RANCHO CUCAMONGA, Calif. -- Clayton Kershaw was as intense as ever, though he was about to pitch in a one-deck stadium where they hold an air-guitar contest on the roof of the home dugout between innings.
Kershaw would later say he had fun, but it didn't look as if he were on any kind of vacation before the game. He followed his pre-start routine to a T. About 45 minutes before first pitch, he strolled out to the dugout and sat there, by himself, wearing a Dodgers jacket, a towel draped over his shoulders, tapping his heel nervously on the dugout floor.
A few dozen fans, mostly kids, crowded around the rail of the dugout chanting, "Ker-shaw! Ker-shaw!", but he acted as if he couldn't hear them. He jogged out to left field and began to stretch. He ran some sprints. For a while, he just sat there on the grass, seemingly lost in thought.
As usual, he didn't look like a man willing to think about anything other than how he could make hitters look as bad as humanly possible as often as possible. So, why not let him do it somewhere it can actually help the Dodgers get closer to their goal?
Kershaw wouldn't say after his nice, easy, 56-pitch outing here whether he's ready to come off the disabled list and pitch in the major leagues again. He didn't say he wasn't, either. He only says he feels entirely healthy, and so the question seems to be, "Why not?"
Kershaw isn't going to throw 100 pitches if he starts next week in Minnesota, where the Dodgers play an interleague series with the Twins. That would be a steep escalation from the mid-50s, but he could throw something like 75, with a long reliever in the bullpen ready to go, and still help ease the burden on the Dodgers' bullpen. Zack Greinke threw 83 pitches when he returned from a similar-length layoff last May, and he went on to have a dominant 4½ months. That seemed like the perfect template for an expedited-but-not-rushed return to the mound.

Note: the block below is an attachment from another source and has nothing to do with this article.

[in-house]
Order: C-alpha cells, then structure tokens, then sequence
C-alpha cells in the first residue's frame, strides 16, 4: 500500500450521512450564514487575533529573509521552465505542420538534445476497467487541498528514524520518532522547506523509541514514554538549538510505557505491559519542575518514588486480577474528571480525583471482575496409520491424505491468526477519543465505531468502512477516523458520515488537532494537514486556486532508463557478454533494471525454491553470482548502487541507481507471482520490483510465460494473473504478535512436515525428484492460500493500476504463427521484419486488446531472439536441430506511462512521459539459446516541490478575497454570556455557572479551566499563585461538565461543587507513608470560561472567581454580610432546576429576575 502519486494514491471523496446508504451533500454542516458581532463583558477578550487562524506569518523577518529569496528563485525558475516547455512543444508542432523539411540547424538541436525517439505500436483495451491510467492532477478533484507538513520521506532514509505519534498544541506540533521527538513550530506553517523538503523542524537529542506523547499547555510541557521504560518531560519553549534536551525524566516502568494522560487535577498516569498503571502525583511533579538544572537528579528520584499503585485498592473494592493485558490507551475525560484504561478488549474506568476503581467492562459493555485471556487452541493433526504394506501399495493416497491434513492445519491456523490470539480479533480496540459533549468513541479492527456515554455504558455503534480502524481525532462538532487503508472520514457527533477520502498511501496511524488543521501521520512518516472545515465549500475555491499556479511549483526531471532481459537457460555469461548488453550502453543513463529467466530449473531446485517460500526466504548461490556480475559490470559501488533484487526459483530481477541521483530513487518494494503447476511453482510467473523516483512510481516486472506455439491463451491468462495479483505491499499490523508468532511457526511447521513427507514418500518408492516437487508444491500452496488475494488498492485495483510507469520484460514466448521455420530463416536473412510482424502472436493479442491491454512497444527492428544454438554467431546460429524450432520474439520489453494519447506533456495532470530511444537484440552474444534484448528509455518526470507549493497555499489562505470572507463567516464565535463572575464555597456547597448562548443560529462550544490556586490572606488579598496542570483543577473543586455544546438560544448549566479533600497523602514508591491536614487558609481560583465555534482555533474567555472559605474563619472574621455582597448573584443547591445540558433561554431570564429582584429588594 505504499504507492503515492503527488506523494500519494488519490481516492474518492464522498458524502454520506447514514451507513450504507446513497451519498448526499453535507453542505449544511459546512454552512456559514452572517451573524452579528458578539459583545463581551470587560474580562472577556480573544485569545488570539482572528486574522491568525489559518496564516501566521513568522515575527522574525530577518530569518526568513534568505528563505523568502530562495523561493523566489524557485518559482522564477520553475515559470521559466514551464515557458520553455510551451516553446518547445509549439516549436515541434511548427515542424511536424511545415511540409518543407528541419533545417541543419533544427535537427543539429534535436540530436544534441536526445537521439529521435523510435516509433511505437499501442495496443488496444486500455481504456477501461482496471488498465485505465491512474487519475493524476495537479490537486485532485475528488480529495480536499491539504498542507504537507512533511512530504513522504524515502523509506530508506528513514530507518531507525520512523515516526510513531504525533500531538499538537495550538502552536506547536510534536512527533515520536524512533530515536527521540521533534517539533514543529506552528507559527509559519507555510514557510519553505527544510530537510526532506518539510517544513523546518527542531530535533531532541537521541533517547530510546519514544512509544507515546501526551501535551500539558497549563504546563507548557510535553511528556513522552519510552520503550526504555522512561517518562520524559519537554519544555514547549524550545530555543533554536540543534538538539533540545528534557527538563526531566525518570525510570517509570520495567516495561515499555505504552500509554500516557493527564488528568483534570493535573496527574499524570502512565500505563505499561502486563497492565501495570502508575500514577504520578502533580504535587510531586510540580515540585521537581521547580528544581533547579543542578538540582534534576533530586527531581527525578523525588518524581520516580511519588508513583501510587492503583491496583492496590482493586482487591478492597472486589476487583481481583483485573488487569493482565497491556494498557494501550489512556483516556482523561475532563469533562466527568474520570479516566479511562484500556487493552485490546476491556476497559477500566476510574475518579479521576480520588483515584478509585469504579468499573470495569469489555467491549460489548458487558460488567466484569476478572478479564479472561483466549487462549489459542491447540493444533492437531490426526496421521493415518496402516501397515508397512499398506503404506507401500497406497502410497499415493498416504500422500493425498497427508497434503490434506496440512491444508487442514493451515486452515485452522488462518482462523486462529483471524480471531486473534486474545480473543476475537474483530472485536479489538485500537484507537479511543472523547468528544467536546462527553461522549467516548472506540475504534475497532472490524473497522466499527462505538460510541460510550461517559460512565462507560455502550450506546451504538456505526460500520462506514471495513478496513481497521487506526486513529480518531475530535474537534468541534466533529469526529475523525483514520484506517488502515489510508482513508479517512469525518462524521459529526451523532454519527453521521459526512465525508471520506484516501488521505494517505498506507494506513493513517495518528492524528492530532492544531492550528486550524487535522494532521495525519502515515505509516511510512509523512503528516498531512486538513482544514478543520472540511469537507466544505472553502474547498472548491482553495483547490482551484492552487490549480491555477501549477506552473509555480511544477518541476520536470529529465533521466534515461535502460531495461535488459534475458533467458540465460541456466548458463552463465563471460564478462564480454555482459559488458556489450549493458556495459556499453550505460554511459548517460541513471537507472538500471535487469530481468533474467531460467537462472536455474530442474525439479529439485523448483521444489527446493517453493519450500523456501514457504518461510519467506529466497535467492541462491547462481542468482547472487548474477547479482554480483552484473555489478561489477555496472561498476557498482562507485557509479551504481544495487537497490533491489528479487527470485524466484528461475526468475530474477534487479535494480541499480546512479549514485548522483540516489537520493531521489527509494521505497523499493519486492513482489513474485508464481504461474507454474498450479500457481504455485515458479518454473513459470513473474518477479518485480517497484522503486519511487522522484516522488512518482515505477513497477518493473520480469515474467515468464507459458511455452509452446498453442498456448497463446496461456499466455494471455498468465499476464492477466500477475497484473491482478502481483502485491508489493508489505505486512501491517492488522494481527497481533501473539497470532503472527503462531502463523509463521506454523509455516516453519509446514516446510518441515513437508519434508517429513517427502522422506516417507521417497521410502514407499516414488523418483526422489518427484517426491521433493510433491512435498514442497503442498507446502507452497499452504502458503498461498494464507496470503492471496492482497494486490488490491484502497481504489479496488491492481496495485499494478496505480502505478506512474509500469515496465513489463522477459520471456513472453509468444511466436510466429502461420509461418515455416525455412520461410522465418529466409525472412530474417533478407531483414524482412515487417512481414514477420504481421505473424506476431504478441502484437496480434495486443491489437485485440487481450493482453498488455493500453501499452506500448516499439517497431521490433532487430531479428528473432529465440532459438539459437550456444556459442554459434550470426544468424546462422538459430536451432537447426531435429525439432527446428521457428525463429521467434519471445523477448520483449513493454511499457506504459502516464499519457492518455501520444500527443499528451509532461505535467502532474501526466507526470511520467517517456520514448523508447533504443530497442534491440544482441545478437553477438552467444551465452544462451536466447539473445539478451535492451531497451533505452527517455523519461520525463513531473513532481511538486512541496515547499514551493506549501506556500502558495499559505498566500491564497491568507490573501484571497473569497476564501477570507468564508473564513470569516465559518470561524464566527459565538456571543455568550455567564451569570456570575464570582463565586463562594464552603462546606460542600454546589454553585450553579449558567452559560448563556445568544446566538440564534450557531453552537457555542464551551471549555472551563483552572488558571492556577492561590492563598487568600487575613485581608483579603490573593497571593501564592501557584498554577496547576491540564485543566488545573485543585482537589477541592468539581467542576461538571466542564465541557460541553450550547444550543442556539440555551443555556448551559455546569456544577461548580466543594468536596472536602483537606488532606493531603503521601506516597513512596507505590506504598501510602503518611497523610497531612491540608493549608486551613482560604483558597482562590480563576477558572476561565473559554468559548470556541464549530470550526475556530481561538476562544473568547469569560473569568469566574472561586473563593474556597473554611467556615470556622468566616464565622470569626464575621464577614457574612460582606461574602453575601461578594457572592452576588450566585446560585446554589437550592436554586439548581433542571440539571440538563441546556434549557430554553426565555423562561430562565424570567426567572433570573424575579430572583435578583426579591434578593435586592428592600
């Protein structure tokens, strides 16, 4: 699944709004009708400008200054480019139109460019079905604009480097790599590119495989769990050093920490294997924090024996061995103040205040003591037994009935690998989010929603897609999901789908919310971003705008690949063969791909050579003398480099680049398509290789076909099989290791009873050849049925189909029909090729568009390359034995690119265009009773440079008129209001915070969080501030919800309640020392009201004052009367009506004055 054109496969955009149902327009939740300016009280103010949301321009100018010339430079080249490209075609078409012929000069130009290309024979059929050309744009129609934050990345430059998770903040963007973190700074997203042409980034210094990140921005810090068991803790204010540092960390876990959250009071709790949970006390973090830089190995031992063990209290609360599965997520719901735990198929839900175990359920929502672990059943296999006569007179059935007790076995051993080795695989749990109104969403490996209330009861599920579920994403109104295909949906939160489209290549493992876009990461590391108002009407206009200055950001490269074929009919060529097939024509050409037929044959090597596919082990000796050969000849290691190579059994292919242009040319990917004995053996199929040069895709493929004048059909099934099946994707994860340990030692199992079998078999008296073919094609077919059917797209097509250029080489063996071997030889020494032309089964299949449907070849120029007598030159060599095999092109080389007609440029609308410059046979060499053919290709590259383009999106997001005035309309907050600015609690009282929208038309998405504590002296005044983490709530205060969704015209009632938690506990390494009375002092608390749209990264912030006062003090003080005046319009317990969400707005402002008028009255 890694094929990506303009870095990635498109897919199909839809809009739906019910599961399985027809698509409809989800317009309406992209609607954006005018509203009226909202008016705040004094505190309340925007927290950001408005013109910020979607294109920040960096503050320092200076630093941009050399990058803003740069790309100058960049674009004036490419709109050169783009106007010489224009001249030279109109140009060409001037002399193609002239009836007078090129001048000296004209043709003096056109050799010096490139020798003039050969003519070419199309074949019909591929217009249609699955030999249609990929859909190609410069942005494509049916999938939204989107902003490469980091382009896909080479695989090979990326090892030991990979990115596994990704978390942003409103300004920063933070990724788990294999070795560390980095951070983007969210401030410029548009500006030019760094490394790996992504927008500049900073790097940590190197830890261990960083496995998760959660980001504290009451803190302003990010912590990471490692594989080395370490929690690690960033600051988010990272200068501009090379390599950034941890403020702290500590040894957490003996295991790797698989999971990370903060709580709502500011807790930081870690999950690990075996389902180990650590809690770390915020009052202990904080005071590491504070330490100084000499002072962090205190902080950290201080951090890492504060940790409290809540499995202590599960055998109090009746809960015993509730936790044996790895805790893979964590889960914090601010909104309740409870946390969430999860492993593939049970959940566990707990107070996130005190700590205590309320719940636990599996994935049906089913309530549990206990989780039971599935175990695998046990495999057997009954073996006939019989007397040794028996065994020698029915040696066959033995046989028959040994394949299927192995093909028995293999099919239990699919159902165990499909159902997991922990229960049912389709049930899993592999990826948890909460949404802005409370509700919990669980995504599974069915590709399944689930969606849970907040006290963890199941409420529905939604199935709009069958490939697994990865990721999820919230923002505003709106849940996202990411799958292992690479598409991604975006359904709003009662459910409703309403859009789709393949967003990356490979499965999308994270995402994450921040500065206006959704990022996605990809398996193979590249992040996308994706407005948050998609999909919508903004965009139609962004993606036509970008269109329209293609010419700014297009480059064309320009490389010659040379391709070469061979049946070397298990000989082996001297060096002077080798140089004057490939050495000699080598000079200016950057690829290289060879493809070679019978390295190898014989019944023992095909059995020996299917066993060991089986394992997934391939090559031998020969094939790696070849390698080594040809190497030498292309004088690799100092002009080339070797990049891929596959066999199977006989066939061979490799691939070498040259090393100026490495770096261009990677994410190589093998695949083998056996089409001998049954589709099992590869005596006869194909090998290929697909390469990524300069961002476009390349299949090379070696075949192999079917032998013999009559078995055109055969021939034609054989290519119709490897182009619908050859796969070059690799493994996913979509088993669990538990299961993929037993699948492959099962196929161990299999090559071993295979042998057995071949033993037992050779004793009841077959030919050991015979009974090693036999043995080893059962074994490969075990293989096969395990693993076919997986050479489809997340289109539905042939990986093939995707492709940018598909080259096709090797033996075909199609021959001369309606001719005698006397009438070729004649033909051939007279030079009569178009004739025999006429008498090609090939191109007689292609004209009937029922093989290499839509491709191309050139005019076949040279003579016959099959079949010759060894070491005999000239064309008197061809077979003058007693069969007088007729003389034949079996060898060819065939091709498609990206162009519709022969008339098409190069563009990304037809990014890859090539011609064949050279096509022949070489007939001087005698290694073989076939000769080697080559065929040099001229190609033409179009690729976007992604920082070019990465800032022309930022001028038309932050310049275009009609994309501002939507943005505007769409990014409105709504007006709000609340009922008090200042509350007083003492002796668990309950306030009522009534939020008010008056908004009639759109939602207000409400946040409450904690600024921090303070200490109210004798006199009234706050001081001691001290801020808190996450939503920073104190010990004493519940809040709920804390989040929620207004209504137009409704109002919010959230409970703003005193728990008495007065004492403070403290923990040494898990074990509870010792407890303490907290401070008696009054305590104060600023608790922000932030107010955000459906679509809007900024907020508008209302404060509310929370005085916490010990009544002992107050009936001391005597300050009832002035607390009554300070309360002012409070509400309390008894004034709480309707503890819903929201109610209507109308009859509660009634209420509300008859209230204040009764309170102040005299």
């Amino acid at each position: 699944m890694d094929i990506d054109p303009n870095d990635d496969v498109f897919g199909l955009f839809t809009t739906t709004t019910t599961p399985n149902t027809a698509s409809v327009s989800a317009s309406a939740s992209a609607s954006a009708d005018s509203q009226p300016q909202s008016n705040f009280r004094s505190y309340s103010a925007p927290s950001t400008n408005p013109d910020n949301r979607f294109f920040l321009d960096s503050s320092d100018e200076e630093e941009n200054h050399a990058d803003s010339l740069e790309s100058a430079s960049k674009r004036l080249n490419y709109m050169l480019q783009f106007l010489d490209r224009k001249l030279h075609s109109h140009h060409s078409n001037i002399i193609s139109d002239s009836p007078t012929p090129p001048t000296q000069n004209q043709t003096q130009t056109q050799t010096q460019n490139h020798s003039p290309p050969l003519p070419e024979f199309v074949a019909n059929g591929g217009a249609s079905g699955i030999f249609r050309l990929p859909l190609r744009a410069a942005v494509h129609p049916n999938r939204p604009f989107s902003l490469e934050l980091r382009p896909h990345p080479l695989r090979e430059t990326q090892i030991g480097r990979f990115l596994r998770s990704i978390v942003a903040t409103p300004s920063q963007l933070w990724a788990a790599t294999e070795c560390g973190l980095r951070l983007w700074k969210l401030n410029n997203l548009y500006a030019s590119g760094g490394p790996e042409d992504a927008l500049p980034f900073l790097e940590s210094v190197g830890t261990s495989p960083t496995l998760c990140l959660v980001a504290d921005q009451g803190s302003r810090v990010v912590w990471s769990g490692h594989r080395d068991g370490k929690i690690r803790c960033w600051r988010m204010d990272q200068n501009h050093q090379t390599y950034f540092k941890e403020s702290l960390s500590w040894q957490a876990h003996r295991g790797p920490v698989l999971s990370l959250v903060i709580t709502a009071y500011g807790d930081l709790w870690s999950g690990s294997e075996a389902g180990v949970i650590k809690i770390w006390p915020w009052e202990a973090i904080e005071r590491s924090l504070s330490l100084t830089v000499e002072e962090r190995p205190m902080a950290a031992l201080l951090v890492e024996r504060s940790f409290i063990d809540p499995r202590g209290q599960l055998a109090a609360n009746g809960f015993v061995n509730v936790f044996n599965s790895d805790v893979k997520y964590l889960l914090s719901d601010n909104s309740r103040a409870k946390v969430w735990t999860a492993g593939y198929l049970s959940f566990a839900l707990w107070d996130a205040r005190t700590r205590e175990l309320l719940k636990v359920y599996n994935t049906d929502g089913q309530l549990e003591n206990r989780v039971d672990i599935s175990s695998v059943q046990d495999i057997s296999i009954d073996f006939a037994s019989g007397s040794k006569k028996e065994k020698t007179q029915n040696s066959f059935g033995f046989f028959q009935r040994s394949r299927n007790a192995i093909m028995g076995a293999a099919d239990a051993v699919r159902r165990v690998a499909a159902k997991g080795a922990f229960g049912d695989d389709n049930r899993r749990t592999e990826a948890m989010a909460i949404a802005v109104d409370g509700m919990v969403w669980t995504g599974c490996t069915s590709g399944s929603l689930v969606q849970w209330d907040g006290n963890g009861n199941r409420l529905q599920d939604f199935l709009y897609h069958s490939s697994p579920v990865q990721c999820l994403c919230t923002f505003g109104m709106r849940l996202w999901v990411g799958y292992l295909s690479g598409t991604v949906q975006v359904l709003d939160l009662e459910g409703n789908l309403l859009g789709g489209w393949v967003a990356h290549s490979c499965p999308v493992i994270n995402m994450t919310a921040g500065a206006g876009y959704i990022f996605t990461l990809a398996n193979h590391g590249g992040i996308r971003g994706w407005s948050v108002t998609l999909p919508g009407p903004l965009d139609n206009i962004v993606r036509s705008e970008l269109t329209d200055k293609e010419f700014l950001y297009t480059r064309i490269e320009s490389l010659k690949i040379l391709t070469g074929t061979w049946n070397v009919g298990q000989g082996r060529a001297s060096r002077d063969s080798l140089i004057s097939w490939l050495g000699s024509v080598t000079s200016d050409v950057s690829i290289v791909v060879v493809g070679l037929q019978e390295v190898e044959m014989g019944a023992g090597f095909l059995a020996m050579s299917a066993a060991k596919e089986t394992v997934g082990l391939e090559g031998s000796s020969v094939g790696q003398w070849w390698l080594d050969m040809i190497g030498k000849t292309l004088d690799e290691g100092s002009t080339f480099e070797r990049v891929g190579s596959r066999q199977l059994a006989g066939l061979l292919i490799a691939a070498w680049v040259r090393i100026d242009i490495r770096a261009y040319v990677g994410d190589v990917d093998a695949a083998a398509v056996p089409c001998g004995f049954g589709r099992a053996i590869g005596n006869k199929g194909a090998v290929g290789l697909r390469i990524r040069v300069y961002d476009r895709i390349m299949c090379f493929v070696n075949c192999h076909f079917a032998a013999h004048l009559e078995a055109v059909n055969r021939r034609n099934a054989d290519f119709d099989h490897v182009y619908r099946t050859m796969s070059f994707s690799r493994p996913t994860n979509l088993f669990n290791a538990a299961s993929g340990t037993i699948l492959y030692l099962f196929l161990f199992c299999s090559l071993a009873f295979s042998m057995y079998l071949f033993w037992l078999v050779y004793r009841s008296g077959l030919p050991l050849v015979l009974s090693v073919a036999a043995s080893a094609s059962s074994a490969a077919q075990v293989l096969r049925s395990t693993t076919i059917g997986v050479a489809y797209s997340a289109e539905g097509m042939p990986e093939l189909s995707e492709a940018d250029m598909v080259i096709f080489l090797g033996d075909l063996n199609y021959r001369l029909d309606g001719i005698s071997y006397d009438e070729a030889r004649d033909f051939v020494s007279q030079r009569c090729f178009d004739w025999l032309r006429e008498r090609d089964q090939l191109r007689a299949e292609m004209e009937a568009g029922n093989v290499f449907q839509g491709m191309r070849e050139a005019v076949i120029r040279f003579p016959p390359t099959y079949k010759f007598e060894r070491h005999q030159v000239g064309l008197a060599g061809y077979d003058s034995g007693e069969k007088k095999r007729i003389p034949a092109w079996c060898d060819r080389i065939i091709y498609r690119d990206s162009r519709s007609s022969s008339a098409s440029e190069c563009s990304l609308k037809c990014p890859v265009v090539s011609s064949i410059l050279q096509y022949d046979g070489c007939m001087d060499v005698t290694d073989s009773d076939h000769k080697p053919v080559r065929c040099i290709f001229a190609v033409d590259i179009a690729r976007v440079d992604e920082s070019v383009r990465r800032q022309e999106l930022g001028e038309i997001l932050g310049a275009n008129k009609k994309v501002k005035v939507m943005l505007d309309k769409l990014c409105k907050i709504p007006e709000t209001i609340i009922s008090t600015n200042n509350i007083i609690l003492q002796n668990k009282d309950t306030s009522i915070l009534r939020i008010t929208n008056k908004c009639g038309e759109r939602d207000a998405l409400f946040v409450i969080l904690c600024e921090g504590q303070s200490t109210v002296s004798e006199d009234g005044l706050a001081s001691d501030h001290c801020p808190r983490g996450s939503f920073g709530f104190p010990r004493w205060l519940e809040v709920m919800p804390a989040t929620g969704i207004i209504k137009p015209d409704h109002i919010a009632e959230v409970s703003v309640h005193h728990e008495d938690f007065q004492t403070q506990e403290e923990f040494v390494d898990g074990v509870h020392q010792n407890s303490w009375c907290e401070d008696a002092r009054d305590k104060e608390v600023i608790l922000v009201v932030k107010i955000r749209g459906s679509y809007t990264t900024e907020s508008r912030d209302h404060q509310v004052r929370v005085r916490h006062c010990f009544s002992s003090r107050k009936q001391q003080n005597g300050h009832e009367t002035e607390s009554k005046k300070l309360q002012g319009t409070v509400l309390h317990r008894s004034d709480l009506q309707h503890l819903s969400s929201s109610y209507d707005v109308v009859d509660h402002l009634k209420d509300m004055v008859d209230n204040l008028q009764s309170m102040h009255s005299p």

It's hard to believe Kershaw is going to take his time with this thing.
"I feel ready to go," Kershaw said.
But go where? Five days from now, Rancho Cucamonga is on the road at Inland Empire, though it's only about 15 miles from their home. Triple-A Albuquerque is home against Salt Lake. That's a possibility. But if he feels this good, can hit the low-to-mid-90s with his fastball and throw all his secondary pitches, why waste his bullets facing minor leaguers?
Kershaw might have gotten hurt in part because he had to ramp up so quickly in spring training, but this is a different situation. He has been throwing bullpen sessions for about 10 days now. He threw a 55-pitch simulated game at Dodger Stadium and now got through a game against real, opposing hitters with absolutely no pain.
"Obviously, this was geared toward health rather than results, but I think it went OK on both fronts," Kershaw said.
He's healthy. Give him the ball and let him do what they gave him all that money to do. It wasn't so he could beat the Inland Empire 66ers.